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41. CHAPTER XLI.
THE doctor was an old man; a very nice, kind-looking old man when I got him up. I told him me and my brother was over on Spanish Island hunting yesterday afternoon, and camped on a piece of a raft we found, and about midnight he must a kicked his gun in his dreams, for it went off and shot him in the leg, and we wanted him to go over there and fix it and not say nothing about it, nor let anybody know, because we wanted to come home this evening and surprise the folks.
"Who is your folks?" he says.
"The Phelpses, down yonder."
"Oh," he says. And after a minute, he says:
"How'd you say he got shot?"
"He had a dream," I says, "and it shot him."
"Singular dream," he says.
So he lit up his lantern, and got his saddle-bags, and we started. But when he sees the canoe he didn't like the look of her - said she was big enough for one, but didn't look pretty safe for two. I says:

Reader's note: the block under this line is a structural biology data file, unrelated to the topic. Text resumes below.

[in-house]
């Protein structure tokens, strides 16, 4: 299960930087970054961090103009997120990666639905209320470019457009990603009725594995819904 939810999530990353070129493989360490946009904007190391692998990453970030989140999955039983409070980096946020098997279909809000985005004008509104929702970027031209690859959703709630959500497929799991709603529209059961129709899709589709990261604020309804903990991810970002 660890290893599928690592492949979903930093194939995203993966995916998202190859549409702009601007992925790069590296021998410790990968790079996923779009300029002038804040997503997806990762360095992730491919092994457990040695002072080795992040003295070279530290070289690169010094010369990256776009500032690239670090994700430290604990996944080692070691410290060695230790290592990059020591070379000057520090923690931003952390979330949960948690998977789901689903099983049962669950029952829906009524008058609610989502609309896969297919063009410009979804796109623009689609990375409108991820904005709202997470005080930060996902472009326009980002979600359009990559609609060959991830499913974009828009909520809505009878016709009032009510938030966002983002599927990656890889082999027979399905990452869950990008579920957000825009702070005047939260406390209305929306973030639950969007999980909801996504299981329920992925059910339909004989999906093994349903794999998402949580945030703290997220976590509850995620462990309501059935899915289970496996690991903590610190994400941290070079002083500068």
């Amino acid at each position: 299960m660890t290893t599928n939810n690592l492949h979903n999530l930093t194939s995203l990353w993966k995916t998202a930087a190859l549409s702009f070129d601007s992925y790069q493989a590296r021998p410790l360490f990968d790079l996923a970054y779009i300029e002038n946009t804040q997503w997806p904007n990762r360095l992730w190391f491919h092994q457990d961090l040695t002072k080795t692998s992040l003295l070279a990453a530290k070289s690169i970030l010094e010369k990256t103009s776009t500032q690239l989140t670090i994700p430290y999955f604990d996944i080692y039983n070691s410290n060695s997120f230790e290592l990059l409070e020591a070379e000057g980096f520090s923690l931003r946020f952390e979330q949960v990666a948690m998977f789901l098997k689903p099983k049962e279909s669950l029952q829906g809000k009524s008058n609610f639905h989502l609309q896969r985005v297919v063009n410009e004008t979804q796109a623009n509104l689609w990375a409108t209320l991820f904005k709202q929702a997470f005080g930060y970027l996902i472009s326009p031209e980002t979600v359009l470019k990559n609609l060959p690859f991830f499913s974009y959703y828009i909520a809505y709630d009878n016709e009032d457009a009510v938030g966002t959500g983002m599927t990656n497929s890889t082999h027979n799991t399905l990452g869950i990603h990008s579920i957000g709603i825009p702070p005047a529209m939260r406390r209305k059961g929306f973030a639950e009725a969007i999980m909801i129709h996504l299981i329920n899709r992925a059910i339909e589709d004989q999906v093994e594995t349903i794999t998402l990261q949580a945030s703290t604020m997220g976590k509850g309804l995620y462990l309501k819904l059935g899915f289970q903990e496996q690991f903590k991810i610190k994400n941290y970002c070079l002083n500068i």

"Oh, you needn't be afeard, sir, she carried the three of us easy enough."
"Why, me and Sid, and - and - and THE GUNS; that's what I mean."
"Oh," he says.
But he put his foot on the gunnel and rocked her, and shook his head, and said he reckoned he'd look around for a bigger one. But they was all locked and chained; so he took my canoe, and said for me to wait till he come back, or I could hunt around further, or maybe I better go down home and get them ready for the surprise if I wanted to. But I said I didn't; so I told him just how to find the raft, and then he started.
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